United States District Court, E.D. New York
TRUSTEES OF PAVERS AND ROAD BUILDERS DISTRICT COUNCIL WELFARE, PENSION, ANNUITY, AND APPRENTICESHIP, AND SKILL IMPROVEMENT AND SAFETY FUNDS, Plaintiff,
INTERCOUNTY PAVING ASSOCIATES OF NEW YORK, LLC, Defendant.
MEMORANDUM DECISION AND ORDER
M. Cogan, U.S.D.J.
an action brought by a union benefits fund for unpaid
contributions against a participating employer. Before me are
plaintiff's motion for a default judgment and
defendant's cross-motion to vacate the Clerk's entry
of default against it and to accept its untimely answer.
There is no reason to delay entry of judgment in this case,
and the motions are disposed of accordingly.
is a party to a collective bargaining agreement
(“CBA”) with plaintiff's originator, the
Highway, Road and Street Construction Laborers Local Union
1010. As is standard, the CBA required defendant to make
monthly contributions to plaintiff as part of its obligations
to union employees, and to file written reports showing on a
monthly basis the number of union employees it had working
and their hours. As is also standard, the CBA corresponds to
certain trust agreements to which plaintiff and defendant are
complaint alleges that defendant missed its monthly
contribution for June 2016 and for the months of January 2019
through May 2019. In addition, defendant failed to submit
employee reports for the same months in 2019 that would have
allowed a precise calculation of its contributions. When that
happens, under the trust agreements, plaintiff has the right
to apply its policy for making a substitute calculation based
on projections derived from prior reports.
complaint alleges claims under section 515 of the Employee
Retirement Income Security Act of 1974 (“ERISA”),
as amended, 29 U.S.C. § 1145, and section 301
of the Labor Management Relations Act of 1947
(“LMRA”), 29 U.S.C. § 185, to collect
delinquent employer contributions. Defendant failed to
respond to the summons and complaint despite valid service.
Accordingly, the Clerk of Court noted its default upon the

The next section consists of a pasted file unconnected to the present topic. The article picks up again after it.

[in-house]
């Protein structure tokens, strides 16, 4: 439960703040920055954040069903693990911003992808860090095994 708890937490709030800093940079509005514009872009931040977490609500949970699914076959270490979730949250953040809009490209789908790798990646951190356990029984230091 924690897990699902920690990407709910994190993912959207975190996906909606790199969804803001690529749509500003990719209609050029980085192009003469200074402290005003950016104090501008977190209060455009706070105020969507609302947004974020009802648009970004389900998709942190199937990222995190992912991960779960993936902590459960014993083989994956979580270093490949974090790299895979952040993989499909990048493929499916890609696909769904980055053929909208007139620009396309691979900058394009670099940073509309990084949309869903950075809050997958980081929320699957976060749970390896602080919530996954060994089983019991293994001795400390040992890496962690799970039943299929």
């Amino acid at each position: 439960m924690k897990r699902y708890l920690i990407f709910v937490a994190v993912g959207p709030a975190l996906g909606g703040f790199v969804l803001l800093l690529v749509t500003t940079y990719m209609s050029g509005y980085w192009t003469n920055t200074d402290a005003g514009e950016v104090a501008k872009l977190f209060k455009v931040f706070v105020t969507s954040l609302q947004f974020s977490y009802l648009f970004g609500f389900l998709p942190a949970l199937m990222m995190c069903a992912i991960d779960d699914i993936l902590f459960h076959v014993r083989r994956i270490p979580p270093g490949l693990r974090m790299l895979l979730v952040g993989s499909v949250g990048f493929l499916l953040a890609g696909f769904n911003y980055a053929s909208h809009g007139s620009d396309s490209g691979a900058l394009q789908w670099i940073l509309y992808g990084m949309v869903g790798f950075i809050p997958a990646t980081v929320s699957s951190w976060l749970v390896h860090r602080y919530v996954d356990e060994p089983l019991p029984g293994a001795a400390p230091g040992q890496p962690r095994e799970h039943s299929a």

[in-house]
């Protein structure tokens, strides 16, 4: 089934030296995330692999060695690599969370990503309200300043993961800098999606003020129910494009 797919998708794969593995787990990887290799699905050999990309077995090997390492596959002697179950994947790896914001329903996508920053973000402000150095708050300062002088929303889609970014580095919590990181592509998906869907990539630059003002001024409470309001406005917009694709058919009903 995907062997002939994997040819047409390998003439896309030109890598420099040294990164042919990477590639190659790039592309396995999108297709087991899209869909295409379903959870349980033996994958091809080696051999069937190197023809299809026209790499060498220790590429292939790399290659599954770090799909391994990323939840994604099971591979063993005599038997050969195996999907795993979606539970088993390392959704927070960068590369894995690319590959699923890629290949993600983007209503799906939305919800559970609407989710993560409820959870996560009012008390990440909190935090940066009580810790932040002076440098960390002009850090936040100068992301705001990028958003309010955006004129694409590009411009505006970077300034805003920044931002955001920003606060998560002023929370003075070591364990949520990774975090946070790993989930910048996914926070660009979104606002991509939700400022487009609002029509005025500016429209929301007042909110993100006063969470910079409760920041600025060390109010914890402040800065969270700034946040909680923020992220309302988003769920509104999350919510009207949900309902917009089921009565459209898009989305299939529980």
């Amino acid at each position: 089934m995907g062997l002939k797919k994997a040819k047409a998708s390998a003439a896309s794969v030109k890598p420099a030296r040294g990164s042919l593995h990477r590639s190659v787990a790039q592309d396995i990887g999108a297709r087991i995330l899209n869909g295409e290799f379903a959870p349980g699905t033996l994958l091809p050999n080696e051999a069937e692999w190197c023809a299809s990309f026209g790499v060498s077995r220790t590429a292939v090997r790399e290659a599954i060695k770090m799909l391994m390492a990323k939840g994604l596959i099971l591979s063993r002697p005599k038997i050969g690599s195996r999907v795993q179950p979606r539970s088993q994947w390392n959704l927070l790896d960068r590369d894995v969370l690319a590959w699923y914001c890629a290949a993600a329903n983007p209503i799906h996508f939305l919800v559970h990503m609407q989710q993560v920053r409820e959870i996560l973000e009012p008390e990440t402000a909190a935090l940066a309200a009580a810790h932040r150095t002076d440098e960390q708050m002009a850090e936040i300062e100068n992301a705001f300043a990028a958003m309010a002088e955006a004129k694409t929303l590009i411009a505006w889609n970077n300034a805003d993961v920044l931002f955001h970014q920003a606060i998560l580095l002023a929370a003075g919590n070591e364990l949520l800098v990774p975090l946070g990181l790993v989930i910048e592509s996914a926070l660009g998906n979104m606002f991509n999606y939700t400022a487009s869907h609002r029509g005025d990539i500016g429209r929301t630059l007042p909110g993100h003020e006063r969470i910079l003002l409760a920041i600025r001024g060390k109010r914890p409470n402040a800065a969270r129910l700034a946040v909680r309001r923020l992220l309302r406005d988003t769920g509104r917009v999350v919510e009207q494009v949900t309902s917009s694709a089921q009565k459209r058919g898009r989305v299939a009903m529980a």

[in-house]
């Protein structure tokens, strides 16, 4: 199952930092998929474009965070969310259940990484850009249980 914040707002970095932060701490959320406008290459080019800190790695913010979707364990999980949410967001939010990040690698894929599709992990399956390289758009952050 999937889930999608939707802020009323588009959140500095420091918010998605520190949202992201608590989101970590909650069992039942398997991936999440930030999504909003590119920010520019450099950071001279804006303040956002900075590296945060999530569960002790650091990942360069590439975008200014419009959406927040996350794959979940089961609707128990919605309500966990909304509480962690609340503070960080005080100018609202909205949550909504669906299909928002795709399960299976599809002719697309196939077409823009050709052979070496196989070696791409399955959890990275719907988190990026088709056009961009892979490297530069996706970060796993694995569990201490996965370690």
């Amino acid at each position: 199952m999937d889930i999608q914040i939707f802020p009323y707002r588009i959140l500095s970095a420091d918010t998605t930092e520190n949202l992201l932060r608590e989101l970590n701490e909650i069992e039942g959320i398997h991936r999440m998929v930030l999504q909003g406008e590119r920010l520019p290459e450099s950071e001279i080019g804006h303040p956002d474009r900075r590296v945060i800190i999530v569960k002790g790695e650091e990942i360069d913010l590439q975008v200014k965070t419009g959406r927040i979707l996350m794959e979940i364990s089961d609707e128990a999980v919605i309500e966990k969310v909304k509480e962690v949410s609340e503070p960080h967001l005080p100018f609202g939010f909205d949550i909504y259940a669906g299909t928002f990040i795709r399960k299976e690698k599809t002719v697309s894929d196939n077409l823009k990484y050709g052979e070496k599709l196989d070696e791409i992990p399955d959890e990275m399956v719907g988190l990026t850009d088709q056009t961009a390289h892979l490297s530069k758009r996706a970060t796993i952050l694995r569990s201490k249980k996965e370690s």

record, and thereafter, plaintiff moved for entry of a
default judgment, containing detailed proof of its damage
made no response for almost six weeks, and when it finally
responded, it did not oppose the motion for default judgment;
it simply filed an answer as if it were timely responding. I
entered an Order requiring defendant to show cause as to why
the answer should not be stricken as untimely and in light of
the entry of default. Defendant responded to that Order by
moving to vacate the entry of default and for acceptance of
its untimely answer.
Defendant's Motion to Vacate Entry of Default
55(c) of the Federal Rules of Civil Procedure provides that a
court may set aside an entry of default for “good
cause.” As this language suggests, “[t]he
dispositions of motions for entries of defaults ... are left
to the sound discretion of a district court because it is in
the best position to assess the individual circumstances of a
given case and to evaluate the credibility and good faith of
the parties.” Enron Oil Corp. v. Diakuhara, 10
F.3d 90, 95 (2d Cir. 1993). The scope of this discretion,
however, is limited by the Second Circuit's
“oft-stated preference for resolving disputes on the
merits.” Id. Nevertheless, the Second Circuit
has recognized that default procedures “provide a
useful remedy when a litigant is confronted by an
obstructionist adversary. Under such circumstances those
procedural rules play a constructive role in maintaining the
orderly and efficient administration of justice.”
Id. at 96.
maintain the balance between the two competing interests, the
Second Circuit has instructed district courts to consider,
along with other relevant factors, “(1) whether the
default was willful; (2) whether setting aside the default
would prejudice the adversary; and (3) whether a meritorious
defense is presented.” Id.These factors are
applied less leniently to a defendant after a default
judgment has been entered. Id.
motion to vacate its default is denied for two principal
reasons. First, no adequate excuse for the default has been
offered. All I have been given is an attorney's affidavit
stating that because defendant has been sued three other
times by other pension funds for delinquent contributions,
some unidentified person at defendant's office overlooked
this case. Nothing has been offered as to the procedures
defendant has in place to prevent this, let alone identifying
why those procedures failed.
excuse is also unpersuasive because, just as it ignored the
summons and complaint, it similarly ignored plaintiff's
motion for a default judgment, despite being mailed a copy.
Defendant only responded to the complaint, finally, by filing
an untimely answer without leave of court well after entry of
default against it and well after the time to respond to
plaintiff's motion for a default judgment had passed.
Defendant's failure to respond to either the summons and
complaint or the motion for a default judgment compels the
conclusion that its default was willful or in reckless
disregard of its legal obligations.
finding of willfulness is buttressed by the second, and more
important, reason that I am denying the motion to vacate,
namely, that defendant has failed to articulate a meritorious
defense. The only potential defense to which the
attorney's affidavit alludes is that the CBA under which
plaintiff is claiming delinquent contributions may have
expired. However, as defendant acknowledges, the CBA
continued by its express terms from year to year, unless
terminated by timely notice. Defendant has not even suggested
it gave notice, let alone annexing a copy of such notice, so
its defense fails as a matter of law. It would make little
sense for me to vacate the ...